Unreal Nature

September 5, 2015

White Pastel Over an Erased Gray

Filed under: Uncategorized — unrealnature @ 5:47 am

… The person shot, the provoking shot, disintegrates into the tone, the line, the contrast of the drawing. … Right up against the paper, the activity of finding the image is just the material and the belief …

Continuing through Six Drawing Lessons: The Charles Eliot Norton Lectures, 2012 by William Kentridge (2014):

… The land is an unreliable witness. It is not that it effaces all history, but events must be excavated, sought after in traces, in half-hidden clues. There is a similarity to the land and what it does, and our unreliable memory. Things which seemed so clear and so embedded in us, fade; a shock, an outrage that we should live by, becomes dull. We have to work to find that first, true impulse. A forest we know contained mass killings is filled with wind in the leaves. Only a section where the trees are shorter, in a straight line, marks the spot of the mass grave. A change of color in the vegetation marks where there were once foundations of a prison block. What should be proclaimed clearly — HERE THIS HAPPENED, let us not forget — becomes ever thinner, ever harder to see, the landscapes and our memory push it farther away, until we get lost in the undergrowth.

Even our outrage is lost. We are left with something closer to regret. Regret at what happened, but also regret at our inability to hold onto our feeling. We are deceived by the landscape. Not only deceived, but disappointed, betrayed. The landscape, and our memory, should be that much stronger.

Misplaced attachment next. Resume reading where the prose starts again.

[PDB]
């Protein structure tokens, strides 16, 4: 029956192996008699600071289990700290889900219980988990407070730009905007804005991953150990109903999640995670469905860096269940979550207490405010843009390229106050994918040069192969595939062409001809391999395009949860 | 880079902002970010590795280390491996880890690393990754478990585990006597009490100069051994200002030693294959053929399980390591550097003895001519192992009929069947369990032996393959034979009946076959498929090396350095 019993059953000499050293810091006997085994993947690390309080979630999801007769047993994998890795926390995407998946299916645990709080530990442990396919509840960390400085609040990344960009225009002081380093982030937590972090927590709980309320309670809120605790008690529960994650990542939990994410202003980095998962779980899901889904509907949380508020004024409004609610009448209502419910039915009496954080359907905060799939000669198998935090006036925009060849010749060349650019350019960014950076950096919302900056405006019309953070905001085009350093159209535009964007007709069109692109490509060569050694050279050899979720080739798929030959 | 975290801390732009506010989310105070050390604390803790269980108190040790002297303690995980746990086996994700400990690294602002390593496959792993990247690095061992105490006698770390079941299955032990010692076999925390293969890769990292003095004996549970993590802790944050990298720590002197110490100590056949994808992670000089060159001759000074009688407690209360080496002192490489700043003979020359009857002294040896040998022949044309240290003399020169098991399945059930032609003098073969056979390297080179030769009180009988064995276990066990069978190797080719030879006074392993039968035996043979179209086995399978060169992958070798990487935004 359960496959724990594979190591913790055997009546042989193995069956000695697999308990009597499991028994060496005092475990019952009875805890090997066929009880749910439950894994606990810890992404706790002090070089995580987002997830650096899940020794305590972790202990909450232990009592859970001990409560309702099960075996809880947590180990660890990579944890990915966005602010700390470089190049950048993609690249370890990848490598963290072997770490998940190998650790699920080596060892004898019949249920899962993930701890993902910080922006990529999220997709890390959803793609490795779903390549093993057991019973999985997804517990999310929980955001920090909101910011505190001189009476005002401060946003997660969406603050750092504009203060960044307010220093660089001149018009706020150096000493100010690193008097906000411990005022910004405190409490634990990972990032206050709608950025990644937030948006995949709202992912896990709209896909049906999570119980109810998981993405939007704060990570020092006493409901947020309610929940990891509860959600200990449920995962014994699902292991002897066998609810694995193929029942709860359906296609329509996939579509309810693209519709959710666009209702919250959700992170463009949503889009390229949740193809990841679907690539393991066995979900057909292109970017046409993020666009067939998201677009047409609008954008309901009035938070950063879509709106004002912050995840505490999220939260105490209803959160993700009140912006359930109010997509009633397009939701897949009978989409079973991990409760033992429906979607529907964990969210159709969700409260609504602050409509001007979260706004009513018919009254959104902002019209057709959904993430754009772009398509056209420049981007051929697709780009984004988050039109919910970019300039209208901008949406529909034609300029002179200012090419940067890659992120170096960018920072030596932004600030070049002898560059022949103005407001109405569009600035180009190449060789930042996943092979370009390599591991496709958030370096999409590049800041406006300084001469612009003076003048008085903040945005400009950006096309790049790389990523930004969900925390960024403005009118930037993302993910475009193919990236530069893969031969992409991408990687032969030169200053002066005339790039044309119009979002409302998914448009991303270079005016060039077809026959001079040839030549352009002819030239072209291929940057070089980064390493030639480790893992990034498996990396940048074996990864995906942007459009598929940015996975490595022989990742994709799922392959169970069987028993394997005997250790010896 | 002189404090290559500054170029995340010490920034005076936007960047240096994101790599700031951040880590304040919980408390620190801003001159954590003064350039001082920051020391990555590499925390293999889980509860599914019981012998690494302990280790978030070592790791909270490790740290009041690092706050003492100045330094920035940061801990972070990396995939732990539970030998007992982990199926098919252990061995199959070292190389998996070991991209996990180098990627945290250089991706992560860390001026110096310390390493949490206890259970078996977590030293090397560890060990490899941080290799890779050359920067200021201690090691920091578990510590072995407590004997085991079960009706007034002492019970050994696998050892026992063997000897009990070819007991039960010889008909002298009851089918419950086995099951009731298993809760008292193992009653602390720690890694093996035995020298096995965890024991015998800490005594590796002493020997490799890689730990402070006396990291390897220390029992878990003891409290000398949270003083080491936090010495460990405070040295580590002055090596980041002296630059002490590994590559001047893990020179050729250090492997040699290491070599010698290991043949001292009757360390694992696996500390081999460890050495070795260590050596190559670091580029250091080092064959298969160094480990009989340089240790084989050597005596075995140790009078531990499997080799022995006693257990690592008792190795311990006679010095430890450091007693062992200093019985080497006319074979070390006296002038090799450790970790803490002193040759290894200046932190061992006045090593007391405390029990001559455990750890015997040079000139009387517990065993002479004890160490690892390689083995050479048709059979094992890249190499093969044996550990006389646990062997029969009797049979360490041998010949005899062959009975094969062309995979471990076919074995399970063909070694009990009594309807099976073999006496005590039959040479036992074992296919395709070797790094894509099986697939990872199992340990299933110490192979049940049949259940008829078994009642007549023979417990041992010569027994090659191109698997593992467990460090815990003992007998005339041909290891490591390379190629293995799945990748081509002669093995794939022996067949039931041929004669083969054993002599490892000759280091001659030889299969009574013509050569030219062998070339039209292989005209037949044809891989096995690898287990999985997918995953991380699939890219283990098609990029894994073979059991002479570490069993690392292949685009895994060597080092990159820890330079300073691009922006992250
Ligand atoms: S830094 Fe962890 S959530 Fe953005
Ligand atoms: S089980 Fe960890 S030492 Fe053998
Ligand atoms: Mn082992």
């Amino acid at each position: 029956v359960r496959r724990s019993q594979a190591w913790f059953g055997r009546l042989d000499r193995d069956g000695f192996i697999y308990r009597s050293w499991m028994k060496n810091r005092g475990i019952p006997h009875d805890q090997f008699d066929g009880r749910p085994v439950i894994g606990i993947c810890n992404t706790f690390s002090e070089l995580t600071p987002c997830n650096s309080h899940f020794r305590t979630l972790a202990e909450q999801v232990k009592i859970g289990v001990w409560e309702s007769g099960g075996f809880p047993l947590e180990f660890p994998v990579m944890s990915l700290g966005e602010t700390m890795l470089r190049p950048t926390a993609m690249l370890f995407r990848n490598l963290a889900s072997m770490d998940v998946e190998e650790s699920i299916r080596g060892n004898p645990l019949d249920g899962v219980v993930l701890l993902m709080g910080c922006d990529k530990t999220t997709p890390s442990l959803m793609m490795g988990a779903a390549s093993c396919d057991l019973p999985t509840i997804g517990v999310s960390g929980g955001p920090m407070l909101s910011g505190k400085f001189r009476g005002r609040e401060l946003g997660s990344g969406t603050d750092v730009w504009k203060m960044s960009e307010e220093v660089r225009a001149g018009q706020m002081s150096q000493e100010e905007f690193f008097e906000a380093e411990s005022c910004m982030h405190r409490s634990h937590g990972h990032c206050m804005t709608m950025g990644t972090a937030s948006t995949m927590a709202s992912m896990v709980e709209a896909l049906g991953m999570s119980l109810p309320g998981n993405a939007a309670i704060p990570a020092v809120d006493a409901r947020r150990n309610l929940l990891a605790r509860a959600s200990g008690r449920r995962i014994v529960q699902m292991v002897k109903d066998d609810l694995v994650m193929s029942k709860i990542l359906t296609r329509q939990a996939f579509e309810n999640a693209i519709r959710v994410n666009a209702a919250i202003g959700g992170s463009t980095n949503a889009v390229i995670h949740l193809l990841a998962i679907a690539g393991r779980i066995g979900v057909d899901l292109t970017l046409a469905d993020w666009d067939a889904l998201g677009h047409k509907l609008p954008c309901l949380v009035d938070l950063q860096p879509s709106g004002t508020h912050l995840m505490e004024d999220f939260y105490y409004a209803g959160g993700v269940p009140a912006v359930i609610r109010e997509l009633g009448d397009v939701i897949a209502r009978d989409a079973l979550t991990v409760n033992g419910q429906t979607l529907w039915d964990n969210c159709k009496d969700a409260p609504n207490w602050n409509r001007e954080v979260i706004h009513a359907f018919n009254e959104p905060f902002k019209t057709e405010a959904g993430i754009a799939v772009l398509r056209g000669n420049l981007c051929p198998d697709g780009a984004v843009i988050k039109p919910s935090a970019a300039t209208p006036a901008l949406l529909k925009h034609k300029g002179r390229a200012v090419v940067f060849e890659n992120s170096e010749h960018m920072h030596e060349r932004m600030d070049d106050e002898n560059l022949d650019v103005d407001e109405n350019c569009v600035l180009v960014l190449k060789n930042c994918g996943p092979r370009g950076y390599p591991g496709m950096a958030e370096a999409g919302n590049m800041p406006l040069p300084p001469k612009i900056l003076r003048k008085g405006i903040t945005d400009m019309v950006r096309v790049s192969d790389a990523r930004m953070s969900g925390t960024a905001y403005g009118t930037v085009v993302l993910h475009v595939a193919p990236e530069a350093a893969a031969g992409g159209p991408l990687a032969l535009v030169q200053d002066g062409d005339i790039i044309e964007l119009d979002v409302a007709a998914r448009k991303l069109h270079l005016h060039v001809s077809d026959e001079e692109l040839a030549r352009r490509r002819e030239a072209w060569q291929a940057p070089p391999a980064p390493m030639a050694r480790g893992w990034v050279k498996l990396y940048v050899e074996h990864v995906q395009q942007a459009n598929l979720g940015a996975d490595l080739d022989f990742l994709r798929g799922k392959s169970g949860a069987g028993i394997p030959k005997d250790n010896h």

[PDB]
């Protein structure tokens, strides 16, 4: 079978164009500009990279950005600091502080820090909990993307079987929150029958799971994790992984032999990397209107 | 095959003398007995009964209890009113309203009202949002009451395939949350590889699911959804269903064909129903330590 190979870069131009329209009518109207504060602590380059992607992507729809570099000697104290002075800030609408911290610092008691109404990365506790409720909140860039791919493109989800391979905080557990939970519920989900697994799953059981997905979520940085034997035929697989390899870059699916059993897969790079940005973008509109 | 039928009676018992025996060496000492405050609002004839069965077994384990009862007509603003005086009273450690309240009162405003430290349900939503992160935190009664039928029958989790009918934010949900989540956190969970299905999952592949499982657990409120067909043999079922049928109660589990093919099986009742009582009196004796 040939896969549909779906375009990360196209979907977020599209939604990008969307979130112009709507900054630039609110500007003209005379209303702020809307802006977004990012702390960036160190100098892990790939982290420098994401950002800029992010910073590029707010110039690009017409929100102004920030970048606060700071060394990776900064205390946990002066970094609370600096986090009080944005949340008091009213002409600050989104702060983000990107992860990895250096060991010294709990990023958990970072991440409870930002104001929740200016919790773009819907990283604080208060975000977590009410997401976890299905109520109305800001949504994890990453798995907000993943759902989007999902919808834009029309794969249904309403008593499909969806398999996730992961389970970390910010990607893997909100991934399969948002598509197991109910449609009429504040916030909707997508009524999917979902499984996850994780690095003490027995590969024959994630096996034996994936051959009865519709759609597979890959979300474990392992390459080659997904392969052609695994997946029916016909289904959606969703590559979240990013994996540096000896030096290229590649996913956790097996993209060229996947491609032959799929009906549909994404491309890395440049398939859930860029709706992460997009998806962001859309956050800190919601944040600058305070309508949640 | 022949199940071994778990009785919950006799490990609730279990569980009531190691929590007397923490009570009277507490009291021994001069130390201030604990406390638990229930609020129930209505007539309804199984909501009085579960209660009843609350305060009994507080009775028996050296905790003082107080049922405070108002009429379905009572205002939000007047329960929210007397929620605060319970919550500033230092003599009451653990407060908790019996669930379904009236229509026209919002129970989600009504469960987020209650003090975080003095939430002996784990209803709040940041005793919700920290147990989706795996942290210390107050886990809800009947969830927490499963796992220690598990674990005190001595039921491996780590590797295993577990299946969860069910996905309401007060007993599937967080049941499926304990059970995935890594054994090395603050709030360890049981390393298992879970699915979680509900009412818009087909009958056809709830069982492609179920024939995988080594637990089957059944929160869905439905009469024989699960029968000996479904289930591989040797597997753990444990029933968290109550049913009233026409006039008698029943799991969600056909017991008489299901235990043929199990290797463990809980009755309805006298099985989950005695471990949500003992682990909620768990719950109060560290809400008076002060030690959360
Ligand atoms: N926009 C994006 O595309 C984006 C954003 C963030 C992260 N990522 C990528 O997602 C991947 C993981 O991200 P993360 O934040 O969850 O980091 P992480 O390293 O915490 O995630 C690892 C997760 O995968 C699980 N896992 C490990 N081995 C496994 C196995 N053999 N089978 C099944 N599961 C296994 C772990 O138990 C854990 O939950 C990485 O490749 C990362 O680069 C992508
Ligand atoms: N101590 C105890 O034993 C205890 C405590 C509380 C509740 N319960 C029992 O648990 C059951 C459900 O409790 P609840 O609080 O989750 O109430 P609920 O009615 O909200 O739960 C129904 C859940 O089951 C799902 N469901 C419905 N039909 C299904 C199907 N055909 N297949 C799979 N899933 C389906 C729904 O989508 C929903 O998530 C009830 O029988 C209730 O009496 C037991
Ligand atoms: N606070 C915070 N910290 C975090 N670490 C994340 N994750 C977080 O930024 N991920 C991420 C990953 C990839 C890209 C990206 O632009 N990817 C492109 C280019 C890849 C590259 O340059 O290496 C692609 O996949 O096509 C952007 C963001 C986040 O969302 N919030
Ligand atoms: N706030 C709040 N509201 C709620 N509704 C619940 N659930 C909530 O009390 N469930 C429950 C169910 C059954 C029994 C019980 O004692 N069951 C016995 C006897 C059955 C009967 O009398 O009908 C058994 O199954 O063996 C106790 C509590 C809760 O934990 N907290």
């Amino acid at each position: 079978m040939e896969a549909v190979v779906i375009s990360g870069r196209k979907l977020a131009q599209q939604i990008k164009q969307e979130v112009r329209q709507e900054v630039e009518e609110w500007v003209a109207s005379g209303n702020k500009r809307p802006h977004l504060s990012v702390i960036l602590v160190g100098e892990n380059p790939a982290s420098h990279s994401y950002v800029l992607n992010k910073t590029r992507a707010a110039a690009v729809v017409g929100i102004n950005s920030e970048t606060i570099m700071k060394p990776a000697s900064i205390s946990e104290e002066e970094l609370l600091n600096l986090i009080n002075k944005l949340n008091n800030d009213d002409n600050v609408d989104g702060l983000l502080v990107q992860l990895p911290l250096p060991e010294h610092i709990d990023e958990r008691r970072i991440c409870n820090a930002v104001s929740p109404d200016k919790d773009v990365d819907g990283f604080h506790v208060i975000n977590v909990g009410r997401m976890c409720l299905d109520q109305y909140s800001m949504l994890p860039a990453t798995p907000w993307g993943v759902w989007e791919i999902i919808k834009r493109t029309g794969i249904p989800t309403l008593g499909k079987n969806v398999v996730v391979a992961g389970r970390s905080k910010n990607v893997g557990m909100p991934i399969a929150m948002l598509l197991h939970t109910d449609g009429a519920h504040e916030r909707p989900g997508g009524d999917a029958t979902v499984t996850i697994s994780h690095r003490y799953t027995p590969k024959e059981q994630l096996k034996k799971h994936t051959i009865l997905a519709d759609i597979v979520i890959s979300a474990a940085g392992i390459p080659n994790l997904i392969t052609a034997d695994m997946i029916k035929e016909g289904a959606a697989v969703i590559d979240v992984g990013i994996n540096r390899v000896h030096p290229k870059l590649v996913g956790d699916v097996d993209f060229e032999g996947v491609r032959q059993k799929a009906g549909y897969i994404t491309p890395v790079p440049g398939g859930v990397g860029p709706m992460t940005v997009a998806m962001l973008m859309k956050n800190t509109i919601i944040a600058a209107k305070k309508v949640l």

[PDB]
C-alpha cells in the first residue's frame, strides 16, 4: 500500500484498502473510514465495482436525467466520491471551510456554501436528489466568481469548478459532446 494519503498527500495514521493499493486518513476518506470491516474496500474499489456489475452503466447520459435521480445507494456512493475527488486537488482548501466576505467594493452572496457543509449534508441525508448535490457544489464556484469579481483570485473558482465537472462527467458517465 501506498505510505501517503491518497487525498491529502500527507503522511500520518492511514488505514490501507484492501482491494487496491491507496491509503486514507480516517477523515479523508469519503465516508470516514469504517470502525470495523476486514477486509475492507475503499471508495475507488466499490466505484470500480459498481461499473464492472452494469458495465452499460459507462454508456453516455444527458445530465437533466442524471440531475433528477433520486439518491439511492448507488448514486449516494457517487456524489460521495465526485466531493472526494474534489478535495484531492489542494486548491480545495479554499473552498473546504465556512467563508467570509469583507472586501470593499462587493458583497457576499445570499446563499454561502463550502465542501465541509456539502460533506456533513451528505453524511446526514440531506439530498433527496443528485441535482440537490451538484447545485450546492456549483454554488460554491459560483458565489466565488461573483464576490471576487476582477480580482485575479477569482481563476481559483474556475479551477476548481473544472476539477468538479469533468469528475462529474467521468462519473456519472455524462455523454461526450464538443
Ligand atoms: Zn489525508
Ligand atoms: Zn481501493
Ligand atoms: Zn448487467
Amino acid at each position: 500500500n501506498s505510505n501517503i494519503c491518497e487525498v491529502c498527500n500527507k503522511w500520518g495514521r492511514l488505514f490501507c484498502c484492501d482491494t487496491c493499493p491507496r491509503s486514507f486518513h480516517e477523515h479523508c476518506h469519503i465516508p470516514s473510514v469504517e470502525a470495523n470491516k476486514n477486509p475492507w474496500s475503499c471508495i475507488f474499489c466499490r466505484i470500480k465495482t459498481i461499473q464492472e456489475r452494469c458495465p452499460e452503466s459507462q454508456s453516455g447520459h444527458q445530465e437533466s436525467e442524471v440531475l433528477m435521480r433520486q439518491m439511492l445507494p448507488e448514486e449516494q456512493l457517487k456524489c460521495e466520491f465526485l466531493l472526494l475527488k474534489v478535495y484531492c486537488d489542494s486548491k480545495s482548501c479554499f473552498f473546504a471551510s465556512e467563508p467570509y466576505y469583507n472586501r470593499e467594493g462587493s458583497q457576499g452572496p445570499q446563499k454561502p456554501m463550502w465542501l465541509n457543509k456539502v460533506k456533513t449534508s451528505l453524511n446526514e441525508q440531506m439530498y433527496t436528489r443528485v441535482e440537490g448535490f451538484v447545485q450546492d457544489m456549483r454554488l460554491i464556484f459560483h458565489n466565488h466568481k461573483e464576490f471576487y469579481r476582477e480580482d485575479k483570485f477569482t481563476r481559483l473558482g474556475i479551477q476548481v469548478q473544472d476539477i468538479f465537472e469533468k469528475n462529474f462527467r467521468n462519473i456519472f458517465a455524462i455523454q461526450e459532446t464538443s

… Finding the traces: the edge of a foundation, the straight lines of the trees. Knowing that when we put up a sign or a label — this event happened in this space, this monument is erected to the memory of — we admit defeat. We hand the responsibility of memory to the sign, to the object. It becomes a canned memory, like canned laughter on a TV show, which laughs on our behalf, it remembers on our behalf, it does the work for us. We are let off the hook.

[ … ]

… The activity of drawing itself. The concentration shifts position. The image becomes a series of marks and decisions. The person shot, the provoking shot, disintegrates into the tone, the line, the contrast of the drawing. Over the paper hovers a projection of the figure, but overlaying it too are all the other bodies: Goya’s spread-eagled man from The Third of May; Giotto’s Massacre of the Innocents; the flayed skin of Marseus. But then they too are too far from the paper. Right up against the paper, the activity of finding the image is just the material and the belief that this material will transform itself back into the image — the darkness of the line, the texture of the paper, white pastel over an erased gray.

My most recent previous post from Kentridge’s book is  here.

-Julie

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